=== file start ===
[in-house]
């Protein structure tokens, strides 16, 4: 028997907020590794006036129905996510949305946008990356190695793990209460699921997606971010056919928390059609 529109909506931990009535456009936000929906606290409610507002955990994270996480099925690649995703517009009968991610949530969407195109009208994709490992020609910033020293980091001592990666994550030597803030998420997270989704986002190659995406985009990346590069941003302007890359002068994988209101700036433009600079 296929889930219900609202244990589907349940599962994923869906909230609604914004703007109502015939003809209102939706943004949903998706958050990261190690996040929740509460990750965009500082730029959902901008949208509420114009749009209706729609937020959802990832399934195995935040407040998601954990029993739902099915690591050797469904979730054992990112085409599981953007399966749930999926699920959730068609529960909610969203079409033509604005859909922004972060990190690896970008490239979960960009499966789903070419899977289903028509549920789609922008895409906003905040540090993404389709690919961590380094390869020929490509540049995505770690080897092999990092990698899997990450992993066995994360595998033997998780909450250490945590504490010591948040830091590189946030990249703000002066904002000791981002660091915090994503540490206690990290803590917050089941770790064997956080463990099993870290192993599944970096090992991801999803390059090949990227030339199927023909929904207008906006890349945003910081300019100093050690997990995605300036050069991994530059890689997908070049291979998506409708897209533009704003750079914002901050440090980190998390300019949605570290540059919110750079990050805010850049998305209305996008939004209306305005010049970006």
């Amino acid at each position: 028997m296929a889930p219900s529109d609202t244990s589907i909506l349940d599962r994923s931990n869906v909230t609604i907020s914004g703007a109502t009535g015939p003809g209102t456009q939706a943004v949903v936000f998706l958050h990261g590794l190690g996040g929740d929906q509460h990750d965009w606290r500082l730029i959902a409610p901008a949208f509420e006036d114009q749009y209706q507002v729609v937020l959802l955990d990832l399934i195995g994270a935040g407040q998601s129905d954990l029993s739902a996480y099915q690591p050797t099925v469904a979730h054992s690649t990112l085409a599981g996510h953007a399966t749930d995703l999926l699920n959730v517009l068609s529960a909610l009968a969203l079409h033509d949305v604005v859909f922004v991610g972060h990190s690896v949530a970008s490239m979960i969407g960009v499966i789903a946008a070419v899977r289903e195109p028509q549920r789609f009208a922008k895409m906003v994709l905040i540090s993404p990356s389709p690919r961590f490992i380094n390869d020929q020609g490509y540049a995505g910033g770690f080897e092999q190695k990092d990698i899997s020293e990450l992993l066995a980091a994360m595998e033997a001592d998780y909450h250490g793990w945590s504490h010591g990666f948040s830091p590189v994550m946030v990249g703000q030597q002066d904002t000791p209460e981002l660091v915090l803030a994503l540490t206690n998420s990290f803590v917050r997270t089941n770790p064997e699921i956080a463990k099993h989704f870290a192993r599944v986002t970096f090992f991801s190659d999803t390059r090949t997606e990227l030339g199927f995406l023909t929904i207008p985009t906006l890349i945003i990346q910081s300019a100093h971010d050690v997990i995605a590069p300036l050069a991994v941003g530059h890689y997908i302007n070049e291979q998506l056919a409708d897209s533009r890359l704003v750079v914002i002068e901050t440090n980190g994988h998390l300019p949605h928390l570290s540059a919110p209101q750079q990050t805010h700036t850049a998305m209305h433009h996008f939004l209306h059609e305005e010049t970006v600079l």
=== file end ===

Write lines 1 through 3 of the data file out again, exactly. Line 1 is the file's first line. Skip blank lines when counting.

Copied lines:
[in-house]
């Protein structure tokens, strides 16, 4: 028997907020590794006036129905996510949305946008990356190695793990209460699921997606971010056919928390059609 529109909506931990009535456009936000929906606290409610507002955990994270996480099925690649995703517009009968991610949530969407195109009208994709490992020609910033020293980091001592990666994550030597803030998420997270989704986002190659995406985009990346590069941003302007890359002068994988209101700036433009600079 296929889930219900609202244990589907349940599962994923869906909230609604914004703007109502015939003809209102939706943004949903998706958050990261190690996040929740509460990750965009500082730029959902901008949208509420114009749009209706729609937020959802990832399934195995935040407040998601954990029993739902099915690591050797469904979730054992990112085409599981953007399966749930999926699920959730068609529960909610969203079409033509604005859909922004972060990190690896970008490239979960960009499966789903070419899977289903028509549920789609922008895409906003905040540090993404389709690919961590380094390869020929490509540049995505770690080897092999990092990698899997990450992993066995994360595998033997998780909450250490945590504490010591948040830091590189946030990249703000002066904002000791981002660091915090994503540490206690990290803590917050089941770790064997956080463990099993870290192993599944970096090992991801999803390059090949990227030339199927023909929904207008906006890349945003910081300019100093050690997990995605300036050069991994530059890689997908070049291979998506409708897209533009704003750079914002901050440090980190998390300019949605570290540059919110750079990050805010850049998305209305996008939004209306305005010049970006």
């Amino acid at each position: 028997m296929a889930p219900s529109d609202t244990s589907i909506l349940d599962r994923s931990n869906v909230t609604i907020s914004g703007a109502t009535g015939p003809g209102t456009q939706a943004v949903v936000f998706l958050h990261g590794l190690g996040g929740d929906q509460h990750d965009w606290r500082l730029i959902a409610p901008a949208f509420e006036d114009q749009y209706q507002v729609v937020l959802l955990d990832l399934i195995g994270a935040g407040q998601s129905d954990l029993s739902a996480y099915q690591p050797t099925v469904a979730h054992s690649t990112l085409a599981g996510h953007a399966t749930d995703l999926l699920n959730v517009l068609s529960a909610l009968a969203l079409h033509d949305v604005v859909f922004v991610g972060h990190s690896v949530a970008s490239m979960i969407g960009v499966i789903a946008a070419v899977r289903e195109p028509q549920r789609f009208a922008k895409m906003v994709l905040i540090s993404p990356s389709p690919r961590f490992i380094n390869d020929q020609g490509y540049a995505g910033g770690f080897e092999q190695k990092d990698i899997s020293e990450l992993l066995a980091a994360m595998e033997a001592d998780y909450h250490g793990w945590s504490h010591g990666f948040s830091p590189v994550m946030v990249g703000q030597q002066d904002t000791p209460e981002l660091v915090l803030a994503l540490t206690n998420s990290f803590v917050r997270t089941n770790p064997e699921i956080a463990k099993h989704f870290a192993r599944v986002t970096f090992f991801s190659d999803t390059r090949t997606e990227l030339g199927f995406l023909t929904i207008p985009t906006l890349i945003i990346q910081s300019a100093h971010d050690v997990i995605a590069p300036l050069a991994v941003g530059h890689y997908i302007n070049e291979q998506l056919a409708d897209s533009r890359l704003v750079v914002i002068e901050t440090n980190g994988h998390l300019p949605h928390l570290s540059a919110p209101q750079q990050t805010h700036t850049a998305m209305h433009h996008f939004l209306h059609e305005e010049t970006v600079l």